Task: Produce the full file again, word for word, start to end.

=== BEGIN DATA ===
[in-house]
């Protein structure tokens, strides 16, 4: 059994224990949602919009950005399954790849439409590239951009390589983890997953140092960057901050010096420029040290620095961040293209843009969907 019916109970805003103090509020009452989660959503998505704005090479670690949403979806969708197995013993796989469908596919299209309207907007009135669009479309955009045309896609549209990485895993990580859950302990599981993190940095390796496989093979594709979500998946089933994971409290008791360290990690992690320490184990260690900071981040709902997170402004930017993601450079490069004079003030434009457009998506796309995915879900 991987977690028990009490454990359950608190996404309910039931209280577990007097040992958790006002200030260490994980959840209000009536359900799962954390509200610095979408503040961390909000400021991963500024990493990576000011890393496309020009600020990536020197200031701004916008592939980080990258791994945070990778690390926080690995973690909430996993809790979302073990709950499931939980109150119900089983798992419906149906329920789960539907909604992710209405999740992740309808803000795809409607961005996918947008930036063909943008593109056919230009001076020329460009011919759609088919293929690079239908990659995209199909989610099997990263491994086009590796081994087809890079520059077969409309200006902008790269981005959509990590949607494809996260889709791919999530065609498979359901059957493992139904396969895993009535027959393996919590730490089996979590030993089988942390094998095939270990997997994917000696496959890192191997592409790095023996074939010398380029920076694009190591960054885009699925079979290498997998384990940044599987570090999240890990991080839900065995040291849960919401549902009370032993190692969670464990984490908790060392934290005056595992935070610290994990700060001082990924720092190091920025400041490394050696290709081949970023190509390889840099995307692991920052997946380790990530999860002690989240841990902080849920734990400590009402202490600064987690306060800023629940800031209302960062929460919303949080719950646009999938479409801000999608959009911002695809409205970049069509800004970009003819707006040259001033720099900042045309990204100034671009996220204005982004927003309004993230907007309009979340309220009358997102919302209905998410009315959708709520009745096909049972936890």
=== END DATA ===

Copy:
[in-house]
């Protein structure tokens, strides 16, 4: 059994224990949602919009950005399954790849439409590239951009390589983890997953140092960057901050010096420029040290620095961040293209843009969907 019916109970805003103090509020009452989660959503998505704005090479670690949403979806969708197995013993796989469908596919299209309207907007009135669009479309955009045309896609549209990485895993990580859950302990599981993190940095390796496989093979594709979500998946089933994971409290008791360290990690992690320490184990260690900071981040709902997170402004930017993601450079490069004079003030434009457009998506796309995915879900 991987977690028990009490454990359950608190996404309910039931209280577990007097040992958790006002200030260490994980959840209000009536359900799962954390509200610095979408503040961390909000400021991963500024990493990576000011890393496309020009600020990536020197200031701004916008592939980080990258791994945070990778690390926080690995973690909430996993809790979302073990709950499931939980109150119900089983798992419906149906329920789960539907909604992710209405999740992740309808803000795809409607961005996918947008930036063909943008593109056919230009001076020329460009011919759609088919293929690079239908990659995209199909989610099997990263491994086009590796081994087809890079520059077969409309200006902008790269981005959509990590949607494809996260889709791919999530065609498979359901059957493992139904396969895993009535027959393996919590730490089996979590030993089988942390094998095939270990997997994917000696496959890192191997592409790095023996074939010398380029920076694009190591960054885009699925079979290498997998384990940044599987570090999240890990991080839900065995040291849960919401549902009370032993190692969670464990984490908790060392934290005056595992935070610290994990700060001082990924720092190091920025400041490394050696290709081949970023190509390889840099995307692991920052997946380790990530999860002690989240841990902080849920734990400590009402202490600064987690306060800023629940800031209302960062929460919303949080719950646009999938479409801000999608959009911002695809409205970049069509800004970009003819707006040259001033720099900042045309990204100034671009996220204005982004927003309004993230907007309009979340309220009358997102919302209905998410009315959708709520009745096909049972936890």